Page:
Earth’s climate has undergone many changes over the course of geologic history, but the past one million years or so have been among the most dynamic. During that time, the planet has experienced repeated cycles of glacial (cold) and interglacial (warm) periods lasting about 80,000 years on average.
These were most likely driven by regular changes in Earth’s orbit and rotation known as the Milankovich Cycles that govern the seasonal timing and intensity of solar energy entering the atmosphere. Other factors that may have contributed to the formation and cessation of ice ages are the amount of greenhouse gases (mainly carbon dioxide, methane, and water vapor) in Earth’s atmosphere, the extent of sea and land-based ice across the northern hemisphere, and shifts in patterns of wind and ocean currents.
During ice ages, the most characteristic change to the planet has been the formation and spread large ice sheets and glaciers across much the Northern Hemisphere. The sheer weight of the ice at the height of the last ice age depressed Earth’s crust to such an extent that many areas are still slowly but noticeably rebounding to this day, 18,000 years after the retreat of the glaciers.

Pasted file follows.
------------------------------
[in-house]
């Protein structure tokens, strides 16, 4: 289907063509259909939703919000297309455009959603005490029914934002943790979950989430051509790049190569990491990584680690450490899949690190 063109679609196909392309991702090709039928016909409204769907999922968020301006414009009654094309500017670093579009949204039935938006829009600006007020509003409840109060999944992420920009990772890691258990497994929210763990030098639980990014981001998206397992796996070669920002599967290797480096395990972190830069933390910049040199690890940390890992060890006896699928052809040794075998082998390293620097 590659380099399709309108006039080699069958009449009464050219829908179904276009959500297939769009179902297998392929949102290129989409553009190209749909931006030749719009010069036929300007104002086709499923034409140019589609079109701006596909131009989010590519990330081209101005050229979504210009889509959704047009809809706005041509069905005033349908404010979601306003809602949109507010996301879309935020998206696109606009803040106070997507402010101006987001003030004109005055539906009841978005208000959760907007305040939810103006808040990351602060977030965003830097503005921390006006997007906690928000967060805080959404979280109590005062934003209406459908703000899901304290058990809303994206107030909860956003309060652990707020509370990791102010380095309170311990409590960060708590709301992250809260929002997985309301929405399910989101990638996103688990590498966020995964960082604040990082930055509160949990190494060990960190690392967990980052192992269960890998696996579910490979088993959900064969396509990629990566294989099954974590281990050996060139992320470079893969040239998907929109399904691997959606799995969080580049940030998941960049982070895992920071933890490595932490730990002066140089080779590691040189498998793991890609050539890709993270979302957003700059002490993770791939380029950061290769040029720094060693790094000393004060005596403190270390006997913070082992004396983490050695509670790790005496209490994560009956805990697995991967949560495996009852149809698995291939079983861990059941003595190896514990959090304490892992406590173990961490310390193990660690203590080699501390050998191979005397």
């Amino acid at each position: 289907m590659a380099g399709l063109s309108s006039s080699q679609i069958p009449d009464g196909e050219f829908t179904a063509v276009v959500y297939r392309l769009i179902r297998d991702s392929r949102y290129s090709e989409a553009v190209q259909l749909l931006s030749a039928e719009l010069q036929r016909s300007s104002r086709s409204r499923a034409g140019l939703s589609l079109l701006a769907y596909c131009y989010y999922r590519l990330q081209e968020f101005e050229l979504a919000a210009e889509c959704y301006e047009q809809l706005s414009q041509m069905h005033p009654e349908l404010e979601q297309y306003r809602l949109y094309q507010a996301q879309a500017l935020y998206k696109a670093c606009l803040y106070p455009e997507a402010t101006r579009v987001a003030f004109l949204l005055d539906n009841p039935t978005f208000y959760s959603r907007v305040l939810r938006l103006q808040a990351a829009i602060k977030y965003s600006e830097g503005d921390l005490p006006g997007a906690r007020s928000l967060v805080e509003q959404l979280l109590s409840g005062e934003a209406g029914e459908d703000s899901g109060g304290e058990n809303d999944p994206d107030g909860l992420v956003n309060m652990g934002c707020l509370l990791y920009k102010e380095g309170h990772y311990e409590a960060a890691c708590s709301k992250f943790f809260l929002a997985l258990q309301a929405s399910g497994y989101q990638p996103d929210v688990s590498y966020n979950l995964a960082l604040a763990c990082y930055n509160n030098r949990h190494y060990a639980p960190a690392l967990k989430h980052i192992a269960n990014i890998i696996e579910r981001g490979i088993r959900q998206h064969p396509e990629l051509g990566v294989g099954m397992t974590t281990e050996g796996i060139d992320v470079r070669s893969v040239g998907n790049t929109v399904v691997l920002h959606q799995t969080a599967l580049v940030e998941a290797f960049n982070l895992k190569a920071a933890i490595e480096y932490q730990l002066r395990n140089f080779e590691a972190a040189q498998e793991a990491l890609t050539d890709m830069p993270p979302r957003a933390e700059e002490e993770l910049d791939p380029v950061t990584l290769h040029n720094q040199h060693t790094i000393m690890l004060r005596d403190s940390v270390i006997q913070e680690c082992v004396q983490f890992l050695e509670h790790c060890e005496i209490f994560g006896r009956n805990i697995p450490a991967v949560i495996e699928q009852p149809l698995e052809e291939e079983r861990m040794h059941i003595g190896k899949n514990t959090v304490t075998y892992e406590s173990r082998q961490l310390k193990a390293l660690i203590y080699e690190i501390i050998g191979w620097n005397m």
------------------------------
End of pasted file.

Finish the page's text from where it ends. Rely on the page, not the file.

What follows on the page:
The formation of the ice also removed so much water from the global ocean that sea levels during ice ages were notably lower than interglacial periods such as the present day—as much as 400 feet lower during some periods. The movement of the ice across the surface of the planet also scoured deep valleys, created extensive chains of hills known as moraines, and created extensive lakes, including the Great Lakes.
Understanding the onset and termination of glacial and interglacial cycles is a key part of efforts to understand how Earth’s climate system works and how it responds to changes and disruptions. The steady rise of greenhouse gases in Earth’s atmosphere caused by human activity is a primary cause for concern because of its ability to potentially bring about additional, larger changes.
Scientists are also looking for ways to match changes in Earth’s past environmental conditions with the timing and speed of changes to past climate in order to understand how sensitive the climate system is to disruption and what chain of events might contribute to forcing large-scale changes or, conversely, to helping moderate changes.
From Oceanus Magazine
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